DISCUSSION We review a district court's sentencing decision for an abuse of discretion, inquiring whether the sentence is reasonable in view of the factors listed in 18 As the government pointed out, and the PSR confirms, "Esqueda-Holguin, a 32 year-old with 6 aliases and 4 alternate dates of birth, has amassed 6 misdemeanor convictions and 2 felony convictions in the past 9 years. His misdemeanor convictions include criminal damage to property, resisting arrest, concealing identity, along with three DWIs. His felony convictions were `bribery of a witness' and `aggravated assault on a household member,' wherein sentencing was consolidated, and for which he was sentenced to 5 years, 6 months and 1 day, suspended, with 5 years probation." United States' Resp. to Def.'s Sentencing Mem. at 4, R. Vol. 1 at 54 (citing PSR).
U.S.C. § 3553(a). See United States v. Gall, 128 S. Ct. 586, 594 (2007) ("Our explanation of reasonableness review in the Booker opinion made it pellucidly clear that the familiar abuse-of-discretion standard of review now applies to appellate review of sentencing decision."). Reasonableness has both a procedural and a substantive component. See United States v. Hildreth, 485 F.3d 1120, 1127 (10th Cir. 2007). In general, a sentence that reflects a proper Guidelines calculation and application of the § 3553(a) factors is procedurally reasonable. See United States v. Geiner, 498 F.3d 1104, 1107 (10th Cir. 2007). "A sentence is substantively reasonable when it `reflects the gravity of the crime and the § 3553(a) factors as applied to the case.'" Id. (quoting United States v. Atencio, 476 F.3d 1099, 1102 (10th Cir. 2007), overruled in part on other grounds by, Irizarry v. United States, 128 S. Ct. 2198, 2201 n.1, 2203-04 (2008)). A sentence which falls within a properly-calculated Guidelines range is presumed to be substantively reasonable on appeal. United States v. Sells, 541 F.3d 1227, 1237 (10th Cir. 2008). Esqueda-Holguin argues only that his sentence is too long, which is a challenge to the substantive reasonableness of his sentence. He specifically concedes he does not challenge the procedural reasonableness of that sentence. See Appellant's Br. at 9 n.2. Distilled to its essence, Esqueda-Holguin argues "that his sixty-month sentence is unreasonable because it is more severe than necessary to achieve the sentencing aims established by Congress in 18 U.S.C.
§ 3553(a) and failed to account for the unique mitigating circumstances in this case including his chronic alcoholism and his cultural assimilation in the United States." Id. at 8. After our own independent review of the record in this case, we conclude that the sixty-month sentence imposed in this case is reasonable. The district court reviewed the § 3553(a) factors, and, with respect to the statutory directive to consider the nature and circumstances of the offense, the court noted that illegal reentry of a previously deported alien was a serious offense, as reflected in the fact that the maximum penalty is twenty years in prison. The court also considered Esqueda-Holguin's history and characteristics, noting that "the defendant has a significant alcohol problem." Tr. of Sentencing at 14, R. Vol. 3. The court then reviewed Esqueda-Holguin's criminal history, including the aggravated assault, and concluded that his "criminal history indicates to me that he has absolutely no respect for the law." Id. at 17. The court also considered the statutory factors of the need to reflect the seriousness of the offense, to promote respect for the law, and to provide just punishment for the offense, as well as to provide adequate deterrence. The court stated: The sentence that I will impose, in my view, will afford adequate deterrence to criminal conduct and will also protect the public from further crimes of the defendant. And given the defendant's criminal history, it would indicate to me that he's very likely to recidivate or commit additional crimes, particularly if the underlying cause of a number of the crimes [is] alcohol  or substance-abuse related. ....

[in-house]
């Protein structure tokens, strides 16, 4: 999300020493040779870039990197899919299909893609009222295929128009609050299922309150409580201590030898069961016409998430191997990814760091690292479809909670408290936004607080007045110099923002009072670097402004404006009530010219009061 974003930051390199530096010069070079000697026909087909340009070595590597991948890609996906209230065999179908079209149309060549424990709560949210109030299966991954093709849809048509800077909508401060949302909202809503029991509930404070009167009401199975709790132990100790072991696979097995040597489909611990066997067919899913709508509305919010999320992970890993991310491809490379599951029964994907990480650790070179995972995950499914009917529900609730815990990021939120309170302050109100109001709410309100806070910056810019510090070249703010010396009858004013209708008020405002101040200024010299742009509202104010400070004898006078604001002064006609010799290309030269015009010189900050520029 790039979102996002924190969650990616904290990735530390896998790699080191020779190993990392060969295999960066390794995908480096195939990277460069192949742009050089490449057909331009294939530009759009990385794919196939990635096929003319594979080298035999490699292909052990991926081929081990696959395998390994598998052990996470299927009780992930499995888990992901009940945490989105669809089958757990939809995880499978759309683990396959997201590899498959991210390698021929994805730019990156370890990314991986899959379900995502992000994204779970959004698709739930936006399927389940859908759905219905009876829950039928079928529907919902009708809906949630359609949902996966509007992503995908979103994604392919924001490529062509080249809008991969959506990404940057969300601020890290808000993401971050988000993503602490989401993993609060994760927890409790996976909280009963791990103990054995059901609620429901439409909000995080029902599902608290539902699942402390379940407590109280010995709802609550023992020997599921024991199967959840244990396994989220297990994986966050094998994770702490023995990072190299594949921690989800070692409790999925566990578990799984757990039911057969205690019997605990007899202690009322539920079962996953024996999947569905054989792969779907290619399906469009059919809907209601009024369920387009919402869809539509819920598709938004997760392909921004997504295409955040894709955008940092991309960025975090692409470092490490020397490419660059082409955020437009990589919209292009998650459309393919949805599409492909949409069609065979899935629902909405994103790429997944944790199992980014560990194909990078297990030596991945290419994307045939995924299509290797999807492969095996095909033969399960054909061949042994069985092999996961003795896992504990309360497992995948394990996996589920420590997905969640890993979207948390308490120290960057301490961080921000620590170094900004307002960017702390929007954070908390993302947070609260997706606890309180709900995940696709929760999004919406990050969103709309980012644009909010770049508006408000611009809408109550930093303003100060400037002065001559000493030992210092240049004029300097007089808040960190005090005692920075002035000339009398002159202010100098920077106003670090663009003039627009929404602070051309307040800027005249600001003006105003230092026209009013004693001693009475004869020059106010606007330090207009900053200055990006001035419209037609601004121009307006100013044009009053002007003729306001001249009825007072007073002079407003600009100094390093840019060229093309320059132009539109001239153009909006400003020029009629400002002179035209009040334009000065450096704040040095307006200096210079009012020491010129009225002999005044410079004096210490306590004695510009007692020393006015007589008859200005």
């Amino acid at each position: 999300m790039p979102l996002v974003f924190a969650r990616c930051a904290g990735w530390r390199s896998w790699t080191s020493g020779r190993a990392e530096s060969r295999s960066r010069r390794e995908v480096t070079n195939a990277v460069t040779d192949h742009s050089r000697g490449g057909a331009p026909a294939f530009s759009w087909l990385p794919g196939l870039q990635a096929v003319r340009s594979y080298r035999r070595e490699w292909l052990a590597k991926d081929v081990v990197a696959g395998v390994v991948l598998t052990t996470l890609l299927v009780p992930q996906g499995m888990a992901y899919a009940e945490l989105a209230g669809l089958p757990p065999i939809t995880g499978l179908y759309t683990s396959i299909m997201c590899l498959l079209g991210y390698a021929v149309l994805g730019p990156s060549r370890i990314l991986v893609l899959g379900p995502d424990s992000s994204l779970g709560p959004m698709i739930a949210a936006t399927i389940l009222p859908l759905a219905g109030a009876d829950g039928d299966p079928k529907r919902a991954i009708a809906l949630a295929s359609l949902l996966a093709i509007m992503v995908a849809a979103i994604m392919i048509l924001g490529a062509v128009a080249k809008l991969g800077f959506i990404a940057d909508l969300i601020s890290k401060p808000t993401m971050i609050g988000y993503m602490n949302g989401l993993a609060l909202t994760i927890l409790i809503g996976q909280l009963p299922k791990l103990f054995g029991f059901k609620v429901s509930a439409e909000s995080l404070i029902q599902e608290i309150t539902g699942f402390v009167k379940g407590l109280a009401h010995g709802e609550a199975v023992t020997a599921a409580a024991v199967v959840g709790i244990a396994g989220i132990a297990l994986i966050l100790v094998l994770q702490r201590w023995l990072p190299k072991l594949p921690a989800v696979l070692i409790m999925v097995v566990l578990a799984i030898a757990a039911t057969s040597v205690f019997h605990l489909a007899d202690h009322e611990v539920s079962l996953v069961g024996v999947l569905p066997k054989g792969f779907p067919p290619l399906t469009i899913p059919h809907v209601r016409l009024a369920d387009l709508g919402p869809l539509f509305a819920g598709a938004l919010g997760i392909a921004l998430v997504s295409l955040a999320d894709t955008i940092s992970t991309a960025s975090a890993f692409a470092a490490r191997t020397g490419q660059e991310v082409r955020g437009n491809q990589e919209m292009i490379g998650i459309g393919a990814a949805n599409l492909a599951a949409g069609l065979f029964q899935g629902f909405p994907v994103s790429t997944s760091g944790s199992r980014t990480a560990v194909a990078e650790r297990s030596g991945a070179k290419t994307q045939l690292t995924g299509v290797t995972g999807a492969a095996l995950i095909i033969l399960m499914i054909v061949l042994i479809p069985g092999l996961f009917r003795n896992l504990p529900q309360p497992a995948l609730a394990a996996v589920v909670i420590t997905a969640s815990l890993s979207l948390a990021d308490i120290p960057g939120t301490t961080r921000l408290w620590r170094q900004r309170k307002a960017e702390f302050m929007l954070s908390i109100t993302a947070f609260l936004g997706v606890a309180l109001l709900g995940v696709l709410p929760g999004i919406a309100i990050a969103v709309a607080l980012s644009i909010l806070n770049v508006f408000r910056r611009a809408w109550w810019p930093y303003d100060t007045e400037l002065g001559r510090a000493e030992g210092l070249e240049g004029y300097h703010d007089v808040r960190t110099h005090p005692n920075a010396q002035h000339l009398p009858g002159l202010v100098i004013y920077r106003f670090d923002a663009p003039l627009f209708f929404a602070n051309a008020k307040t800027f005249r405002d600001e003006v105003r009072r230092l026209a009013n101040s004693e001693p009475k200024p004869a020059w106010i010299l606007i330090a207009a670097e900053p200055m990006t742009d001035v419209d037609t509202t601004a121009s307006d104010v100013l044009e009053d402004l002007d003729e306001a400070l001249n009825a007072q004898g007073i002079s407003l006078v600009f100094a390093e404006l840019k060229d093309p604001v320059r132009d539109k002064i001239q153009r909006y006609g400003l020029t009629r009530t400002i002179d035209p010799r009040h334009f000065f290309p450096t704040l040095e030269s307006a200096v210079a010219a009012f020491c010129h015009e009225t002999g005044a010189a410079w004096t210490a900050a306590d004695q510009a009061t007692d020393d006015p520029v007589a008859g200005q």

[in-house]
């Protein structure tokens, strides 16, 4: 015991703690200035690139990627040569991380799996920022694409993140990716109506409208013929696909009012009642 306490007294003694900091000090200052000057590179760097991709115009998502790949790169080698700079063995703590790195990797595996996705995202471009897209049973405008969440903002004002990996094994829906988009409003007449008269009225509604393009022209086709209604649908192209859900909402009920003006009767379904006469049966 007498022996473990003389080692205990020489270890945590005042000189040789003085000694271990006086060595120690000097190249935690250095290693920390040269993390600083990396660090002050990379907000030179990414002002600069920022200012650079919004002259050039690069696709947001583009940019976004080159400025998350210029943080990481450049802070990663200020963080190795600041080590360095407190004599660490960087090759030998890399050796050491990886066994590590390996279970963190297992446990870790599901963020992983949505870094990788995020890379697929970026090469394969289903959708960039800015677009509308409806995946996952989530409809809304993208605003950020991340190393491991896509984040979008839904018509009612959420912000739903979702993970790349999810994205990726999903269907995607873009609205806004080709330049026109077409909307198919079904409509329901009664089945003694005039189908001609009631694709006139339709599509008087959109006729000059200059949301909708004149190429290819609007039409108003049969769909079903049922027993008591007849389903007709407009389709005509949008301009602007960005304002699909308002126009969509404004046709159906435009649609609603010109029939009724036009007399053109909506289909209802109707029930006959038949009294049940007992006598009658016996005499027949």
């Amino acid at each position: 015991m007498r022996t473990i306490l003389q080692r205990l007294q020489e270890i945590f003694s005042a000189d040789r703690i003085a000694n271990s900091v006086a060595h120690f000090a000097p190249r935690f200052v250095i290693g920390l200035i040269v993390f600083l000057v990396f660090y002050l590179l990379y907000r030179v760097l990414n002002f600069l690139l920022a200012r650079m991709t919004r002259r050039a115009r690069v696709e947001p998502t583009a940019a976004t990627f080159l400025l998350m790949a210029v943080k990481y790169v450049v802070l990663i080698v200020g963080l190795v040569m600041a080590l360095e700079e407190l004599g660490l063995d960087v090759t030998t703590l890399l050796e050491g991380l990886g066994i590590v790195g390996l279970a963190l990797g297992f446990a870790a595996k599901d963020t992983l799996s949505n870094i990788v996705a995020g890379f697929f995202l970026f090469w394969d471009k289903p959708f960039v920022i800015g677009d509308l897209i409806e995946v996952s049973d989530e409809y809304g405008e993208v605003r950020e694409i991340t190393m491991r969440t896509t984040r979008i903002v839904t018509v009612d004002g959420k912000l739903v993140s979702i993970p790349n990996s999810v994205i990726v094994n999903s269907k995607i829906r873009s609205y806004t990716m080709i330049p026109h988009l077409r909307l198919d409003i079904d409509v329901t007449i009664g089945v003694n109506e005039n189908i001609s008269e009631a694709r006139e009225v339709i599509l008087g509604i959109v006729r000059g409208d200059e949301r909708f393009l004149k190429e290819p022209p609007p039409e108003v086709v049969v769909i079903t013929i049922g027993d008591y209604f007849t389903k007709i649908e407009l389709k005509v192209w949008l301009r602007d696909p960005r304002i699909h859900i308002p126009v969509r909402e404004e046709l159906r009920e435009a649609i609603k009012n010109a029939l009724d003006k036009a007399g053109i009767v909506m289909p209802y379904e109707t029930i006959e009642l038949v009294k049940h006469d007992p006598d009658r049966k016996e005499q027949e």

Taking into account the sentencing factors, I find that a sentence within the applicable guideline range is a reasonable sentence as to this defendant and that a variance under the sentencing guidelines is not warranted as to this defendant, particularly in light of the history and characteristics of this defendant. Id. at 17-18. We can discern no abuse of discretion in the district court's imposition of a sixty-month sentence.
CONCLUSION For the foregoing reasons, we AFFIRM the sentence in this case. ENTERED FOR THE COURT
Stephen H. Anderson Senior Circuit Judge